Capturing the splendor

Today, February 20th, is the birthday of celebrated nature photographer, Ansel Adams who was born in San Francisco in 1902. Adams is best known for his black and white landscape photographs of national parks, especially Yosemite and the Sierras. As a boy, he wanted to become a concert pianist but when he was 14, his parents gave him a Brownie Kodak camera. That summer he went to Yosemite and returned every year to photogragh it until he was 81. He became the photographer for the Sierra Club in 1922. Adams said, "A good photograph is knowing where to stand."

Lake Michigan Dunescapes at Malletts Creek

Lake Michigan – 307 miles long, 118 miles at its widest point, home to the world’s largest freshwater dunes. Bottom line, a whole lot to feast your eyes on! And feast you will viewing Malletts Creek newest exhibit of black and white photos of the rugged, windswept beauty of the Lake Michigan dunes by Gale Nobes. This stunning exhibit will be up now to March 14.

If the exhibit leaves you thirsting for more spectacular Lake Michigan views, check out Ed Wargin’s Lake Michigan: A Photographic Portfolio. Wargin’s full color photos show you sites from all around this great lake.

A Different View of Wolves

A youth librarian recently recommended Never Cry Wolf a science/adventure/nature/cold weather DVD based on the book by Farley Mowat In this well-done, PG-rated film, an inexperienced biologist is dropped into the Arctic to study wolves, whose habits have been misunderstood. Kids in upper elementary and middle school would probably enjoy watching this film on a winter evening.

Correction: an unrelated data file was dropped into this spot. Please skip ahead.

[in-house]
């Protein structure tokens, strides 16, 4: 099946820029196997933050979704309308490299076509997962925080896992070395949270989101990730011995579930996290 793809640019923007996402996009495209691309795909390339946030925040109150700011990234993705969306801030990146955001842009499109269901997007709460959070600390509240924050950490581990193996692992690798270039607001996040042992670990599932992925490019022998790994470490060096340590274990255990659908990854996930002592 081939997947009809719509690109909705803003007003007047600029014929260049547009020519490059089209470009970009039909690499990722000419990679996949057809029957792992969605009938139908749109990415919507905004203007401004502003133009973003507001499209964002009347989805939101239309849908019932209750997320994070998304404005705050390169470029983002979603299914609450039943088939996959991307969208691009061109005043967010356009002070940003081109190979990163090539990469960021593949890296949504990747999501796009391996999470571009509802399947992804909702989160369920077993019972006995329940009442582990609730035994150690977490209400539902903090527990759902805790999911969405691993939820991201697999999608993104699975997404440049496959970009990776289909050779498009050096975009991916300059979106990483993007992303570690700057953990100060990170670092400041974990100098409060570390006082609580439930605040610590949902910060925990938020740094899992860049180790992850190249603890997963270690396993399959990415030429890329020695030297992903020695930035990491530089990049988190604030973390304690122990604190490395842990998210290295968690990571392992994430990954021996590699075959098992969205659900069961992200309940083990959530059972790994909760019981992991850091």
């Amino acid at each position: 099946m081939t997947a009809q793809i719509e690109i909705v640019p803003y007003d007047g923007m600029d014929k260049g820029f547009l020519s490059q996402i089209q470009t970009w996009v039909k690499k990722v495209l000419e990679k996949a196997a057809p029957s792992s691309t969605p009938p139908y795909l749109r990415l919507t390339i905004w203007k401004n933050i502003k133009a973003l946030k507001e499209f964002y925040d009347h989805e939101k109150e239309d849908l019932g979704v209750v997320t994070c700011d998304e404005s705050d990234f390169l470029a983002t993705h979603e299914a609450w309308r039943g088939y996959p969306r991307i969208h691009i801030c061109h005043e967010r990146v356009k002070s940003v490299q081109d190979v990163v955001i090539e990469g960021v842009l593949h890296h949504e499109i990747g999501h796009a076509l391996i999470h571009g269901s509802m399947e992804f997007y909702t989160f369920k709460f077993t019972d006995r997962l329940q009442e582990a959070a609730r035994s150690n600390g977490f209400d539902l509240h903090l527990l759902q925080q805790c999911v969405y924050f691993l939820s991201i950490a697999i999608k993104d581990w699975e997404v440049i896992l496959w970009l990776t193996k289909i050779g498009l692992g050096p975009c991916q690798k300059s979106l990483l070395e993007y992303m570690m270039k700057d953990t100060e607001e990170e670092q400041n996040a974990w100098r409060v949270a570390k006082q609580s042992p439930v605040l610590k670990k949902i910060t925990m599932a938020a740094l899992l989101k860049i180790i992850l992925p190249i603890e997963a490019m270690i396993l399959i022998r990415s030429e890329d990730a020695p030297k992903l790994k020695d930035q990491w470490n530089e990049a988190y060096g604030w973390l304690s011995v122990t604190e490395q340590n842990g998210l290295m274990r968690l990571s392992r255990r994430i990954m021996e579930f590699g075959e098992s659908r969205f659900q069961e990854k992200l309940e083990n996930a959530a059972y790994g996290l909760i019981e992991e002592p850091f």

What’s A Truax? Well I’m So Glad You Asked, Let Me Tell You!

In Dr. Seuss’s The Lorax, an entrepreneur named Once-Ler sees his business grow from a one-room shop to a gigantic factory selling useless Thneeds made from tufts of chopped down Truffula Trees. The titular character, a small creature that speaks for the trees, pleads to Once-Ler to leave the trees alone, but alas and alack, the forest is destroyed and The Lorax leaves. Seuss chillingly bookends the tale in the idyllic forest-cum-wasteland with the now impoverished Once-Ler telling his story to a young man. In rare form, [Seuss, Dr|Seuss] adds a real subtlety to Once-Ler as the now remorseful enemy, and doesn’t pander—does he ever?—to kids with his message. So what’s The Truax? Why it’s the hardwood flooring industry’s delightful rebuttal.

Not just another cute polar bear

For a heart-warming, environmentally concerned book, try Knut: How one little polar bear captivated the world, told by Isabella, Juliana, and Craig Hatkoff, and Gerald R. Uhlich, with photographs by Zoo Berlin. The story of how Knut is rejected by his mother bear and raised by a human is well told and touching, and I also liked the tie-in at the end with polar bears and global warming. This worthy book is from some of the same people who brought us Owen and Mzee: The True Story of a Remarkable Friendship about a baby hippo and a giant tortoise. I love these books -- educational (not boring), touching (not saccharine) and nurturing (not overwhelming) for young hearts and minds.